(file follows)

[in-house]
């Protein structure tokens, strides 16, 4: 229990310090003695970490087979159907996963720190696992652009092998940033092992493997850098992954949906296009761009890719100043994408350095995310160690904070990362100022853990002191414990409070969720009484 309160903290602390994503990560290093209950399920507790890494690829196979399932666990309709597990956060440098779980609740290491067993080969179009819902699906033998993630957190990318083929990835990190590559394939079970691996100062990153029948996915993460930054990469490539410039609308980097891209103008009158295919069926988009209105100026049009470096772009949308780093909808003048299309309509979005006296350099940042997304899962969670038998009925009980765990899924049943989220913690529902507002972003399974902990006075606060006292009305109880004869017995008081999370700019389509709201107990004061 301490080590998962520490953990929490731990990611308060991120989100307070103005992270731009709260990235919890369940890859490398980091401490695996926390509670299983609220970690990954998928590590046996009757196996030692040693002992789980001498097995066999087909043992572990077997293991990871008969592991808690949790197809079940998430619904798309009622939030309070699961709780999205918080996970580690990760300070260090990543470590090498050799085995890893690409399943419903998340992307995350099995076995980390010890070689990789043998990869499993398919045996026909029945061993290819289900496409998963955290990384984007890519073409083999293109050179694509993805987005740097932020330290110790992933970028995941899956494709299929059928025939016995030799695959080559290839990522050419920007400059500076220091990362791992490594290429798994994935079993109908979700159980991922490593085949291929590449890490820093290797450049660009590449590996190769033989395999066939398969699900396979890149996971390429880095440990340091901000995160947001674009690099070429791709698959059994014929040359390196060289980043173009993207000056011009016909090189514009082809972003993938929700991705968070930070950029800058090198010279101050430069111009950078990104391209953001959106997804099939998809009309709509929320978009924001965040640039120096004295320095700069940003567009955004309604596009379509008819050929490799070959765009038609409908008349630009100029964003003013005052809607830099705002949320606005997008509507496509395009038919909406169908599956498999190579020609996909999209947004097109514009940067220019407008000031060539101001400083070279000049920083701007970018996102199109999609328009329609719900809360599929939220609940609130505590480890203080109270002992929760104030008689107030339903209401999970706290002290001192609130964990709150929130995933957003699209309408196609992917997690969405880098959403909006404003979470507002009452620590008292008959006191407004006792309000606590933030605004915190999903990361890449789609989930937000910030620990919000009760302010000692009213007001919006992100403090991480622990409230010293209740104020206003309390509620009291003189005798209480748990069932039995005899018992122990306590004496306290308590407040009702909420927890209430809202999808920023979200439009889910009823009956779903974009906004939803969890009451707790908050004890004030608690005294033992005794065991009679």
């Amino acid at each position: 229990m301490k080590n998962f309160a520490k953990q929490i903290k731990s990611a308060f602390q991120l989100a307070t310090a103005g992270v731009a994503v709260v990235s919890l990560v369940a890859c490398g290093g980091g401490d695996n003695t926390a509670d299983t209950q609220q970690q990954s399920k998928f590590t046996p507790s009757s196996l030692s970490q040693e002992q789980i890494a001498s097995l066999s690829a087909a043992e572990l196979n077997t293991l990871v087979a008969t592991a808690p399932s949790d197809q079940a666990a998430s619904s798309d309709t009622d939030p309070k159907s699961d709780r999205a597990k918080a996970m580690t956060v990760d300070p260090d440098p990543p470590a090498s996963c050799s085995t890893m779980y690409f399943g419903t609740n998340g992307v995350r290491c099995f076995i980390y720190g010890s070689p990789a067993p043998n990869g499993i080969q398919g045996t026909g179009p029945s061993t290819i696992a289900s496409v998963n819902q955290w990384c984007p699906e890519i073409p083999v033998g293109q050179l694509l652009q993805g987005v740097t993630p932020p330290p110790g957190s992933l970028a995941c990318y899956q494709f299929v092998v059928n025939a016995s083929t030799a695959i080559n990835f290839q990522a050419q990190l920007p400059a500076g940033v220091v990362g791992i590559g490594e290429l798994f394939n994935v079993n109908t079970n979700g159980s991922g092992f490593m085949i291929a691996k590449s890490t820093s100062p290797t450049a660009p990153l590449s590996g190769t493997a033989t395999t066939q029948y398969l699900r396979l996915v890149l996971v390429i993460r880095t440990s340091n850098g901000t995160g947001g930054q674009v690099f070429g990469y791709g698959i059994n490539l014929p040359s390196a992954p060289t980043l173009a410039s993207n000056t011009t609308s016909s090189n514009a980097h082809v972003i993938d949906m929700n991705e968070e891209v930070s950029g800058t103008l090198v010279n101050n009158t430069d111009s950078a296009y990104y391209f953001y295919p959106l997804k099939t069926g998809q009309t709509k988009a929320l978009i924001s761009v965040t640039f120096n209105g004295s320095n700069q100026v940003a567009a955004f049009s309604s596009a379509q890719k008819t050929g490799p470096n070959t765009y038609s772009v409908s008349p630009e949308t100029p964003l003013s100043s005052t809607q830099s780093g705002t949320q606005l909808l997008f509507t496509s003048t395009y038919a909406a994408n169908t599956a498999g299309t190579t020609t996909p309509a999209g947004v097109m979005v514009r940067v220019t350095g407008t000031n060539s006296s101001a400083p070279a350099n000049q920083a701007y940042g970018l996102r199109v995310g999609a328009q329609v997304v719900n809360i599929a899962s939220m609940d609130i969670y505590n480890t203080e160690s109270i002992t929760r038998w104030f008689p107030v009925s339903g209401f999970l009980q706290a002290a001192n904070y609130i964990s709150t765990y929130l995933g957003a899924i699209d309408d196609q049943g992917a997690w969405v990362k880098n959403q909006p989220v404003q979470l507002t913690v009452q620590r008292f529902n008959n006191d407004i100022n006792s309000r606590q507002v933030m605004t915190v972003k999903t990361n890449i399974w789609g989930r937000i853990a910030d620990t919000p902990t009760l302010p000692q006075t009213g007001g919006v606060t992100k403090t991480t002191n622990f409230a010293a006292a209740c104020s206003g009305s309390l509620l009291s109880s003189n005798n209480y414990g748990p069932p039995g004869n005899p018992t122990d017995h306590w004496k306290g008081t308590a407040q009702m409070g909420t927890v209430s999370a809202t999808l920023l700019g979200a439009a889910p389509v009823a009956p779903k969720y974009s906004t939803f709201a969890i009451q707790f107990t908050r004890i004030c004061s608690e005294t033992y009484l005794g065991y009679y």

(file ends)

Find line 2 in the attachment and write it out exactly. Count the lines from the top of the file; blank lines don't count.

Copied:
């Protein structure tokens, strides 16, 4: 229990310090003695970490087979159907996963720190696992652009092998940033092992493997850098992954949906296009761009890719100043994408350095995310160690904070990362100022853990002191414990409070969720009484 309160903290602390994503990560290093209950399920507790890494690829196979399932666990309709597990956060440098779980609740290491067993080969179009819902699906033998993630957190990318083929990835990190590559394939079970691996100062990153029948996915993460930054990469490539410039609308980097891209103008009158295919069926988009209105100026049009470096772009949308780093909808003048299309309509979005006296350099940042997304899962969670038998009925009980765990899924049943989220913690529902507002972003399974902990006075606060006292009305109880004869017995008081999370700019389509709201107990004061 301490080590998962520490953990929490731990990611308060991120989100307070103005992270731009709260990235919890369940890859490398980091401490695996926390509670299983609220970690990954998928590590046996009757196996030692040693002992789980001498097995066999087909043992572990077997293991990871008969592991808690949790197809079940998430619904798309009622939030309070699961709780999205918080996970580690990760300070260090990543470590090498050799085995890893690409399943419903998340992307995350099995076995980390010890070689990789043998990869499993398919045996026909029945061993290819289900496409998963955290990384984007890519073409083999293109050179694509993805987005740097932020330290110790992933970028995941899956494709299929059928025939016995030799695959080559290839990522050419920007400059500076220091990362791992490594290429798994994935079993109908979700159980991922490593085949291929590449890490820093290797450049660009590449590996190769033989395999066939398969699900396979890149996971390429880095440990340091901000995160947001674009690099070429791709698959059994014929040359390196060289980043173009993207000056011009016909090189514009082809972003993938929700991705968070930070950029800058090198010279101050430069111009950078990104391209953001959106997804099939998809009309709509929320978009924001965040640039120096004295320095700069940003567009955004309604596009379509008819050929490799070959765009038609409908008349630009100029964003003013005052809607830099705002949320606005997008509507496509395009038919909406169908599956498999190579020609996909999209947004097109514009940067220019407008000031060539101001400083070279000049920083701007970018996102199109999609328009329609719900809360599929939220609940609130505590480890203080109270002992929760104030008689107030339903209401999970706290002290001192609130964990709150929130995933957003699209309408196609992917997690969405880098959403909006404003979470507002009452620590008292008959006191407004006792309000606590933030605004915190999903990361890449789609989930937000910030620990919000009760302010000692009213007001919006992100403090991480622990409230010293209740104020206003309390509620009291003189005798209480748990069932039995005899018992122990306590004496306290308590407040009702909420927890209430809202999808920023979200439009889910009823009956779903974009906004939803969890009451707790908050004890004030608690005294033992005794065991009679």